Law360, London (January 15, 2021, 8:00 PM GMT) -- Even though the U.K. Supreme Court ruled overwhelmingly in favor of policyholders in its landmark business interruption insurance decision Friday, lawyers say litigation over pandemic coverage is likely to continue amid fights over exactly how much insurers are willing to pay out.
The U.K. Supreme Court ruled Friday that insurers are liable to compensate businesses forced to close due to the COVID-19 lockdowns, but lawyers say disputes over the details are likely to continue. (iStock.com/[claudiodivizia])
But lawyers say that because the ruling did not say how insurers should calculate losses, many anticipate more legal disputes this year over how much policyholders can claim on their policies.
For example, the ruling didn't touch on how business interruption losses should be calculated for companies that have multiple premises, or whether government support should count as part of a business's income.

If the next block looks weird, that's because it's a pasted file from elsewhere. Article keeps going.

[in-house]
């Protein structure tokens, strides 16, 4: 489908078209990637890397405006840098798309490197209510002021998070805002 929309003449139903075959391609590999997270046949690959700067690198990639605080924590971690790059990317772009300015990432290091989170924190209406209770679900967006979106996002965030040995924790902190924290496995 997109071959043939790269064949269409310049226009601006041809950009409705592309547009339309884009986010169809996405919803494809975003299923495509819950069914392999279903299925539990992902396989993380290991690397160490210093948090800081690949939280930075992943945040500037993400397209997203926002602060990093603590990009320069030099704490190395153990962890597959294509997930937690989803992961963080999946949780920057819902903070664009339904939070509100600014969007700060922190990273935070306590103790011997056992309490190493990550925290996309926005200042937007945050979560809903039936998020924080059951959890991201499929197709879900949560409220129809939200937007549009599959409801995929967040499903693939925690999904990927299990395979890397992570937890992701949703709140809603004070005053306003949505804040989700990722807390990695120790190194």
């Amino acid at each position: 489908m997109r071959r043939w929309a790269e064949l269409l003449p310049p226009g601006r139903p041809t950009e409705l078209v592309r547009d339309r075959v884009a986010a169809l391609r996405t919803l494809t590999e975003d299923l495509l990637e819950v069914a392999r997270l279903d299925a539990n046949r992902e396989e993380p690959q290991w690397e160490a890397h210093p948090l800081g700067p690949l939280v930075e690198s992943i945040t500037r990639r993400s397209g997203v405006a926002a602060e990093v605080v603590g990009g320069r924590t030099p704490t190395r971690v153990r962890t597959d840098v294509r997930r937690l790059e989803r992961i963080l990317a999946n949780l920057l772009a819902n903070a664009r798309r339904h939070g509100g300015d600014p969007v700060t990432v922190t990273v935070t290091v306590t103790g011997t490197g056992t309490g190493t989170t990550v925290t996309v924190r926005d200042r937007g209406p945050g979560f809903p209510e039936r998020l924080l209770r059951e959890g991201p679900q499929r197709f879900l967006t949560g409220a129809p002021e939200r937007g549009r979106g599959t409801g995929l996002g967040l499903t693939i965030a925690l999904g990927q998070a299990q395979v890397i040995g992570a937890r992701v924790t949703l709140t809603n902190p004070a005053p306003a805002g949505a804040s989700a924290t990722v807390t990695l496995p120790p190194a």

At the start of the pandemic, the government announced it would provide small businesses with £10,000 ($13,400) grants and hospitality businesses with grants of £25,000. It has also paid 80% of staff salaries under the furlough scheme.
Insurers have, since at least last summer, been considering those grant payments as part of turnover when calculating lost income under a business interruption policy.
The Association of British Insurers defended the deductions in July, saying that otherwise insurers would be "double compensating" policyholders.
But after the FCA wrote to insurance bosses, the group said that 12 of its members had agreed to stop the practice.
City Minister John Glen said in a letter in September that he was "disappointed" that not all insurers had stopped making the deductions. The FCA later clarified that the government business grant payments should not ordinarily be considered part of a customer's turnover when insurers calculate lost income under a business interruption policy.
But the regulator was silent on other forms of government support introduced at the start of the pandemic, like business rates relief, furlough payments to staff or later incentives to encourage people to eat out in the summer.
"That's certainly a big issue that all the loss assessors are facing — that insurers are effectively banking the benefits of the furlough payments as savings," said Roger Franklin, head of insurance litigation at Edwin Coe LLP.